"Vanishing City," February 2008
Michelle Chen reports on the reconstruction efforts in New Orleans nearly two-and-a-half years after Hurricane Katrina.
“10 Important Lessons: Katrina, Two Years Later,” August 2007Link
Human rights lawyer Bill Quigley has outlined a vital list of ten lessons learned from Hurricane Katrina. These lessons are applicable for all future disasters and form a basis for people’s reconstruction. Essential reading.
Pro-Free-Market Ideas for Responding to Hurricane Katrina and High Gas Prices, September 13, 2005Link
Paul Teller, the deputy director of the U.S. House Republican Study Committee, circulated this outrageous wish list of free-market reforms just a few weeks after Hurricane Katrina. Some of the suggested reforms, such suspending tariffs on Canadian lumber and allowing drilling in the Arctic National Wildlife Refuge, have nothing to do with Hurricane Katrina.
Milton Friedman, “The Promise of Vouchers,” December 2005Link
In this editorial written only a few months after Hurricane Katrina hit, Milton Friedman states that the storm gave New Orleans “an opportunity to radically reform the educational system” and calls for replacing the public school system with an unpopular voucher program.
Disposable Workforce in New Orleans, October 2007Link
The AFL-CIO presents an overview on the effects of union busting and privatization efforts in New Orleans following Hurricane Katrina.
“Fighting for the Right to Learn in New Orleans,” August 2007Link
Bill Quigley discusses the undemocratic “mass experiment” that New Orleans is undertaking by converting many of its traditional public schools into charter schools.
“How to Destroy an African-American City in 33 Steps,” June 2007Link
In this overview, Bill Quigley highlights the various ways that federal and local authorities failed New Orleans.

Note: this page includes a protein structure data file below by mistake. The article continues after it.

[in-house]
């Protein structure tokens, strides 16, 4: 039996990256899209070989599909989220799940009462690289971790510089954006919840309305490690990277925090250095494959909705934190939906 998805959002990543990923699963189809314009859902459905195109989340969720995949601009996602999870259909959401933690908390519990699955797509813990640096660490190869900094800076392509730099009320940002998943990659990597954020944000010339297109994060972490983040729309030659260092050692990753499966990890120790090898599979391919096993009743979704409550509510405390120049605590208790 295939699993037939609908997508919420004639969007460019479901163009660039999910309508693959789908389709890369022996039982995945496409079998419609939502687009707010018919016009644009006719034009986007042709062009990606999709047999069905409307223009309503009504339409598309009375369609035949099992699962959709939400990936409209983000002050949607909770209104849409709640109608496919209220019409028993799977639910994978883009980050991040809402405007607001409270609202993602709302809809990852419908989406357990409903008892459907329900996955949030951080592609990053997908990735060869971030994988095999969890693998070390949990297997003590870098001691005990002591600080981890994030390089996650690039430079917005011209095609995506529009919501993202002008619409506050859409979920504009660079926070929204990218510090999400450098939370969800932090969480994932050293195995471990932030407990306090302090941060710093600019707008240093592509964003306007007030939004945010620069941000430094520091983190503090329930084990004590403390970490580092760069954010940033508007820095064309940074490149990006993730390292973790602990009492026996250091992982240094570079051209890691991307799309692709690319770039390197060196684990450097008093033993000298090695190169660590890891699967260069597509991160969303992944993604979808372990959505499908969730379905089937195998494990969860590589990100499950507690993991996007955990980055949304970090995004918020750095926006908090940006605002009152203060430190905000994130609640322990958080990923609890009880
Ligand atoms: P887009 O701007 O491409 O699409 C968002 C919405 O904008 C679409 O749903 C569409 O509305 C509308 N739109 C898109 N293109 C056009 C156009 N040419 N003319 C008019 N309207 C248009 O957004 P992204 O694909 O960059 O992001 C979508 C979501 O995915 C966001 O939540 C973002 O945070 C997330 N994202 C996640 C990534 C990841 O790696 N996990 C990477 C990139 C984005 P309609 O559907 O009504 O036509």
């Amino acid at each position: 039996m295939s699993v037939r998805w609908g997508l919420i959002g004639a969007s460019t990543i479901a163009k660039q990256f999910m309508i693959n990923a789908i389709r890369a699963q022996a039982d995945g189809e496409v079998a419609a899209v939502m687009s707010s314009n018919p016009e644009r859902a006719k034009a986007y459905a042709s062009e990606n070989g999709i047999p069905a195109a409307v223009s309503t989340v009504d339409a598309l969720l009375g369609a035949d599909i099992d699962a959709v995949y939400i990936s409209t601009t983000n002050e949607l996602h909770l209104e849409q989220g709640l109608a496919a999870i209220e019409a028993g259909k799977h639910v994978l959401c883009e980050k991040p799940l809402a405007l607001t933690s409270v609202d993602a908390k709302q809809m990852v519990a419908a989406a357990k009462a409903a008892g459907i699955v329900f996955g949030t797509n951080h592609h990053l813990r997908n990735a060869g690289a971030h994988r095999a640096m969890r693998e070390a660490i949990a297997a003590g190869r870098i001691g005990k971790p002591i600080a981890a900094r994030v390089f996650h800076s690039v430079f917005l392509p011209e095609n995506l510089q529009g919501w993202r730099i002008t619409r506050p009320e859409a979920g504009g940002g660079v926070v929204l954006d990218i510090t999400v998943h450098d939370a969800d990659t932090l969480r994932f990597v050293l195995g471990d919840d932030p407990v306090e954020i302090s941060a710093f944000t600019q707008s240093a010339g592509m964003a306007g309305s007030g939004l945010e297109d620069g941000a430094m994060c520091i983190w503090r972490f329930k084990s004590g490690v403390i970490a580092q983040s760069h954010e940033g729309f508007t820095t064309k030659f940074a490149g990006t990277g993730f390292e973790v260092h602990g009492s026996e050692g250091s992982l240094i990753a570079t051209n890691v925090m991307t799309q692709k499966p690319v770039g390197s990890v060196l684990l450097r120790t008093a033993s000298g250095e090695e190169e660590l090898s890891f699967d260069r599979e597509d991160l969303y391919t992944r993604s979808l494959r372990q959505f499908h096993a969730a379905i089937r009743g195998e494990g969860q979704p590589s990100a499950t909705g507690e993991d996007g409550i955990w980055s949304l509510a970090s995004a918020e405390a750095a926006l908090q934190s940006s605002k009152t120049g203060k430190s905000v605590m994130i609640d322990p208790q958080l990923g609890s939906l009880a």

“Undone by Neoliberalism,” August 2006
Political scientist Adolph Reed Jr. catalogs the neoliberal reforms made in the wake of Hurricane Katrina and concludes that “the storm exposed the consequences of neoliberalism's lies and mystifications, in a single locale and all at once.”
Blueprint for Gulf Renewal, August/September 2007
Gulf Coast Reconstruction Watch assesses the reconstruction efforts on the Gulf Coast and presents an action agenda to effectively rebuild the area, including ways to save public housing, strengthen schools, and create more contractor oversight.
New Orleans Community Leaders Attend Reconstruction Seminar in Thailand, November 2006
The Asian Coalition for Housing Rights gathered 10 community leaders from New Orleans, 157 community leaders from 9 Asian countries, and representatives from the UN, the Thai government and Thai NGOs to discuss sustainable, community-based disaster recovery efforts. Inspirational reading.
New Orleans Residents Tour Asian Tsunami Areas, September 2006
Five New Orleans activists discussed community-based reconstruction with tsunami survivors in Thailand and Aceh. This inspirational document contains fantastic photos and notes from the international exchange.
Jamie Peck, "Liberating the City: Between New York and New Orleans," November/December 2006
This article in Urban Geography
concludes that "the neoliberal makeover of the Gulf Coast is being guided by an ideational program
manufactured on, and managed from, the East Coast—a first-world form of structural adjustment."
‘National Model’ or Flawed Approach? The Post-Katrina New Orleans Public Schools, November 2006
The American Federation of Teachers assesses the public school system fifteen months after Hurricane Katrina.
Waste, Fraud and Abuse in Hurricane Katrina Contracts, August 2006
This U.S. congressional report critiques the reconstruction on the Gulf Coast and concludes that “19 Katrina contracts collectively worth $8.75 billion that have been plagued by waste, fraud, abuse, or mismanagement.”
Big, Easy Money: Disaster Profiteering on the American Gulf Coast, August 2006
Released on the one-year anniversary of Hurricane Katrina, this CorpWatch report also details wasteful contractor spending and delayed reconstruction work on the Gulf Coast.
FEMA Chief's Inappropriate Emails During Hurricane Katrina, August/September 2005
On the day the levees broke in New Orleans, FEMA Chief Michael Brown asked in an email “Can I quit now? Can I go home?” Read Brown’s emails, in which he discussed not only the unfolding crisis but also his wardrobe attire (“Tie or not for tonight? Button down blue shirt?”).